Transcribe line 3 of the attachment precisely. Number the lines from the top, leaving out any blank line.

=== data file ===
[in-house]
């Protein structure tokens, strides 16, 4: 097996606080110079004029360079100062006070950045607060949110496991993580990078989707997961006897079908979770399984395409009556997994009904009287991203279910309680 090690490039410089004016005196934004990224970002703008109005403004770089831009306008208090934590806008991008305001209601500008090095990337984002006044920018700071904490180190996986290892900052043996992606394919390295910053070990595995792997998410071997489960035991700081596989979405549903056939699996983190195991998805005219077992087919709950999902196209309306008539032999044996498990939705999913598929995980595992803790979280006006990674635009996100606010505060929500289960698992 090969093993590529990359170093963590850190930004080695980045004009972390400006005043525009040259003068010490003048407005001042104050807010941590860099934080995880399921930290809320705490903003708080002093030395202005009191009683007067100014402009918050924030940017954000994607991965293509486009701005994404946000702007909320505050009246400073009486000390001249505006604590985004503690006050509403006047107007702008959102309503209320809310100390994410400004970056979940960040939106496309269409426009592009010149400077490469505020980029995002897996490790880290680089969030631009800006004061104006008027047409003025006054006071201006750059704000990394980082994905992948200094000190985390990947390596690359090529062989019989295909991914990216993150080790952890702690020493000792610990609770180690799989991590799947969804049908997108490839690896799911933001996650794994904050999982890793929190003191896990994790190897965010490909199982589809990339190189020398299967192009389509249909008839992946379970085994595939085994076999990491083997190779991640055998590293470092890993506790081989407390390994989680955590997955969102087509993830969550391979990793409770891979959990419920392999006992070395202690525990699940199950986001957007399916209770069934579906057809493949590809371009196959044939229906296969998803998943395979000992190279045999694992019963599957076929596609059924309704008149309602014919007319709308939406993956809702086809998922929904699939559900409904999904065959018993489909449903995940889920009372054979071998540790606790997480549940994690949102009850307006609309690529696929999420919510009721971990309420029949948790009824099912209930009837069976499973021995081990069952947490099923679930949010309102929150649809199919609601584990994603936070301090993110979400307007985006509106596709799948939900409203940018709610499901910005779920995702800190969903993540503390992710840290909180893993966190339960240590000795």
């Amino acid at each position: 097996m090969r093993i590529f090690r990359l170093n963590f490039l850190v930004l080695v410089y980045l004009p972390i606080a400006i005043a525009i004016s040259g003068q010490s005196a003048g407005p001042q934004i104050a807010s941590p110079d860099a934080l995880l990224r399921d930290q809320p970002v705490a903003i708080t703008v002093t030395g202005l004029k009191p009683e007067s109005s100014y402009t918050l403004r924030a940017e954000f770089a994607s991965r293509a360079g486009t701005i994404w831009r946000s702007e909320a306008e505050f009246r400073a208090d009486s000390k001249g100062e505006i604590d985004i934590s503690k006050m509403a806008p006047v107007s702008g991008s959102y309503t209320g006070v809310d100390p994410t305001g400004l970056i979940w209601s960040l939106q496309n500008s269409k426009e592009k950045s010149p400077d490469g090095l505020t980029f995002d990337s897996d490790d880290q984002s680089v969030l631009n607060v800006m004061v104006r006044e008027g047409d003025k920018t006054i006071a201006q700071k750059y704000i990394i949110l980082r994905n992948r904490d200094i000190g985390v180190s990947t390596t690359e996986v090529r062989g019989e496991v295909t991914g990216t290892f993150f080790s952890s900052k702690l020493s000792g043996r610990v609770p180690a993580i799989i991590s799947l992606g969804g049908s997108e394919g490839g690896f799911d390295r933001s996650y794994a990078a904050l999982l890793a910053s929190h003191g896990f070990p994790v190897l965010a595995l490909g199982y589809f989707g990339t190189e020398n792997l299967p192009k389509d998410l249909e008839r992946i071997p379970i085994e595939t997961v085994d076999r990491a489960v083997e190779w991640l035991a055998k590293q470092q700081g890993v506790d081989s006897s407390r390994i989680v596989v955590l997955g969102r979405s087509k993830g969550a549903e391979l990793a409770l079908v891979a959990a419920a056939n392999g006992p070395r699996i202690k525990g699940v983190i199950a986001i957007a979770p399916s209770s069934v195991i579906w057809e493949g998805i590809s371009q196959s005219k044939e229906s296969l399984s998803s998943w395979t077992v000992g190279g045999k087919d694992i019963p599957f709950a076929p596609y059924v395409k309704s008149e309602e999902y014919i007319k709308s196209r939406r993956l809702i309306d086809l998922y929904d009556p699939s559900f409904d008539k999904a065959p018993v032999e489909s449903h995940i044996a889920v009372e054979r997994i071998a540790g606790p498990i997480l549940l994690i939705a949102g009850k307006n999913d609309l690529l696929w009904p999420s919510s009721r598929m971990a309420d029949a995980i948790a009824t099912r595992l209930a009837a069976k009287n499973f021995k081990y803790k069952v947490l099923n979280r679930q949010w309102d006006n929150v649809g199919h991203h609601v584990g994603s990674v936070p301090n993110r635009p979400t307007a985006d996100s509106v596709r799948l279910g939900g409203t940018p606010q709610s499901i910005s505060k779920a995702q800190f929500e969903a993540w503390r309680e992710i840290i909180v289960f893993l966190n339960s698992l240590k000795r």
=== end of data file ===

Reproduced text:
């Amino acid at each position: 097996m090969r093993i590529f090690r990359l170093n963590f490039l850190v930004l080695v410089y980045l004009p972390i606080a400006i005043a525009i004016s040259g003068q010490s005196a003048g407005p001042q934004i104050a807010s941590p110079d860099a934080l995880l990224r399921d930290q809320p970002v705490a903003i708080t703008v002093t030395g202005l004029k009191p009683e007067s109005s100014y402009t918050l403004r924030a940017e954000f770089a994607s991965r293509a360079g486009t701005i994404w831009r946000s702007e909320a306008e505050f009246r400073a208090d009486s000390k001249g100062e505006i604590d985004i934590s503690k006050m509403a806008p006047v107007s702008g991008s959102y309503t209320g006070v809310d100390p994410t305001g400004l970056i979940w209601s960040l939106q496309n500008s269409k426009e592009k950045s010149p400077d490469g090095l505020t980029f995002d990337s897996d490790d880290q984002s680089v969030l631009n607060v800006m004061v104006r006044e008027g047409d003025k920018t006054i006071a201006q700071k750059y704000i990394i949110l980082r994905n992948r904490d200094i000190g985390v180190s990947t390596t690359e996986v090529r062989g019989e496991v295909t991914g990216t290892f993150f080790s952890s900052k702690l020493s000792g043996r610990v609770p180690a993580i799989i991590s799947l992606g969804g049908s997108e394919g490839g690896f799911d390295r933001s996650y794994a990078a904050l999982l890793a910053s929190h003191g896990f070990p994790v190897l965010a595995l490909g199982y589809f989707g990339t190189e020398n792997l299967p192009k389509d998410l249909e008839r992946i071997p379970i085994e595939t997961v085994d076999r990491a489960v083997e190779w991640l035991a055998k590293q470092q700081g890993v506790d081989s006897s407390r390994i989680v596989v955590l997955g969102r979405s087509k993830g969550a549903e391979l990793a409770l079908v891979a959990a419920a056939n392999g006992p070395r699996i202690k525990g699940v983190i199950a986001i957007a979770p399916s209770s069934v195991i579906w057809e493949g998805i590809s371009q196959s005219k044939e229906s296969l399984s998803s998943w395979t077992v000992g190279g045999k087919d694992i019963p599957f709950a076929p596609y059924v395409k309704s008149e309602e999902y014919i007319k709308s196209r939406r993956l809702i309306d086809l998922y929904d009556p699939s559900f409904d008539k999904a065959p018993v032999e489909s449903h995940i044996a889920v009372e054979r997994i071998a540790g606790p498990i997480l549940l994690i939705a949102g009850k307006n999913d609309l690529l696929w009904p999420s919510s009721r598929m971990a309420d029949a995980i948790a009824t099912r595992l209930a009837a069976k009287n499973f021995k081990y803790k069952v947490l099923n979280r679930q949010w309102d006006n929150v649809g199919h991203h609601v584990g994603s990674v936070p301090n993110r635009p979400t307007a985006d996100s509106v596709r799948l279910g939900g409203t940018p606010q709610s499901i910005s505060k779920a995702q800190f929500e969903a993540w503390r309680e992710i840290i909180v289960f893993l966190n339960s698992l240590k000795r």